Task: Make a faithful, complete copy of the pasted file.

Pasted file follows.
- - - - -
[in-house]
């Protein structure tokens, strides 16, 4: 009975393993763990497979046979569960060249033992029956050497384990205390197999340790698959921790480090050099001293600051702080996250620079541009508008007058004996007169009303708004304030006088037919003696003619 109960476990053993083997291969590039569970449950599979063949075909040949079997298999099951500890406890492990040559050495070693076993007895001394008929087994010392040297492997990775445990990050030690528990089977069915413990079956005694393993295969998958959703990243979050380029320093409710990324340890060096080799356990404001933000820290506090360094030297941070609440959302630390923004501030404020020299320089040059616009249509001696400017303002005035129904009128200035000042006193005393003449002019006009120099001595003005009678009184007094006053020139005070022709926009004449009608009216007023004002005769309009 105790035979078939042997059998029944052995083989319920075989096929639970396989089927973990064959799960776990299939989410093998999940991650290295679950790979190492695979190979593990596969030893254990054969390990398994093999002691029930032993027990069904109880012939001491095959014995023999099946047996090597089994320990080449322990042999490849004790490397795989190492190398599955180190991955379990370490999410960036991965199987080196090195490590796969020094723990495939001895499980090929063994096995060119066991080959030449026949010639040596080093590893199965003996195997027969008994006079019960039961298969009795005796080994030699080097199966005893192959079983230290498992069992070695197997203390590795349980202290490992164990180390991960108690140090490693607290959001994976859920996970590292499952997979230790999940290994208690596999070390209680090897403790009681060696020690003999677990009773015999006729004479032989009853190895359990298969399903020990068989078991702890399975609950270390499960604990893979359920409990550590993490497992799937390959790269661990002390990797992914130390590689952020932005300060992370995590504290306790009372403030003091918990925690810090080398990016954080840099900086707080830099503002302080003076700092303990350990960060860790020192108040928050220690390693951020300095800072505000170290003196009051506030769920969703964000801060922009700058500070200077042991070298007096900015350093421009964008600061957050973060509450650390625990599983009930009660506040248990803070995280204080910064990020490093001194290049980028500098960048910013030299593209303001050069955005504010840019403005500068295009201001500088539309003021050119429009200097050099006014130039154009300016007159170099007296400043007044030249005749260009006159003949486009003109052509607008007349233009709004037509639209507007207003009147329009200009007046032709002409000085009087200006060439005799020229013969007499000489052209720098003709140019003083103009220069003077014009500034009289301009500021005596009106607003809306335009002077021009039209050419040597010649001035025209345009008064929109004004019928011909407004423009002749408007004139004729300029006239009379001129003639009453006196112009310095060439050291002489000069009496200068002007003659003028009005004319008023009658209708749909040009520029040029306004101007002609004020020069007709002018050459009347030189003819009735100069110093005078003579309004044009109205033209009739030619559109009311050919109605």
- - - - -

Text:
[in-house]
């Protein structure tokens, strides 16, 4: 009975393993763990497979046979569960060249033992029956050497384990205390197999340790698959921790480090050099001293600051702080996250620079541009508008007058004996007169009303708004304030006088037919003696003619 109960476990053993083997291969590039569970449950599979063949075909040949079997298999099951500890406890492990040559050495070693076993007895001394008929087994010392040297492997990775445990990050030690528990089977069915413990079956005694393993295969998958959703990243979050380029320093409710990324340890060096080799356990404001933000820290506090360094030297941070609440959302630390923004501030404020020299320089040059616009249509001696400017303002005035129904009128200035000042006193005393003449002019006009120099001595003005009678009184007094006053020139005070022709926009004449009608009216007023004002005769309009 105790035979078939042997059998029944052995083989319920075989096929639970396989089927973990064959799960776990299939989410093998999940991650290295679950790979190492695979190979593990596969030893254990054969390990398994093999002691029930032993027990069904109880012939001491095959014995023999099946047996090597089994320990080449322990042999490849004790490397795989190492190398599955180190991955379990370490999410960036991965199987080196090195490590796969020094723990495939001895499980090929063994096995060119066991080959030449026949010639040596080093590893199965003996195997027969008994006079019960039961298969009795005796080994030699080097199966005893192959079983230290498992069992070695197997203390590795349980202290490992164990180390991960108690140090490693607290959001994976859920996970590292499952997979230790999940290994208690596999070390209680090897403790009681060696020690003999677990009773015999006729004479032989009853190895359990298969399903020990068989078991702890399975609950270390499960604990893979359920409990550590993490497992799937390959790269661990002390990797992914130390590689952020932005300060992370995590504290306790009372403030003091918990925690810090080398990016954080840099900086707080830099503002302080003076700092303990350990960060860790020192108040928050220690390693951020300095800072505000170290003196009051506030769920969703964000801060922009700058500070200077042991070298007096900015350093421009964008600061957050973060509450650390625990599983009930009660506040248990803070995280204080910064990020490093001194290049980028500098960048910013030299593209303001050069955005504010840019403005500068295009201001500088539309003021050119429009200097050099006014130039154009300016007159170099007296400043007044030249005749260009006159003949486009003109052509607008007349233009709004037509639209507007207003009147329009200009007046032709002409000085009087200006060439005799020229013969007499000489052209720098003709140019003083103009220069003077014009500034009289301009500021005596009106607003809306335009002077021009039209050419040597010649001035025209345009008064929109004004019928011909407004423009002749408007004139004729300029006239009379001129003639009453006196112009310095060439050291002489000069009496200068002007003659003028009005004319008023009658209708749909040009520029040029306004101007002609004020020069007709002018050459009347030189003819009735100069110093005078003579309004044009109205033209009739030619559109009311050919109605």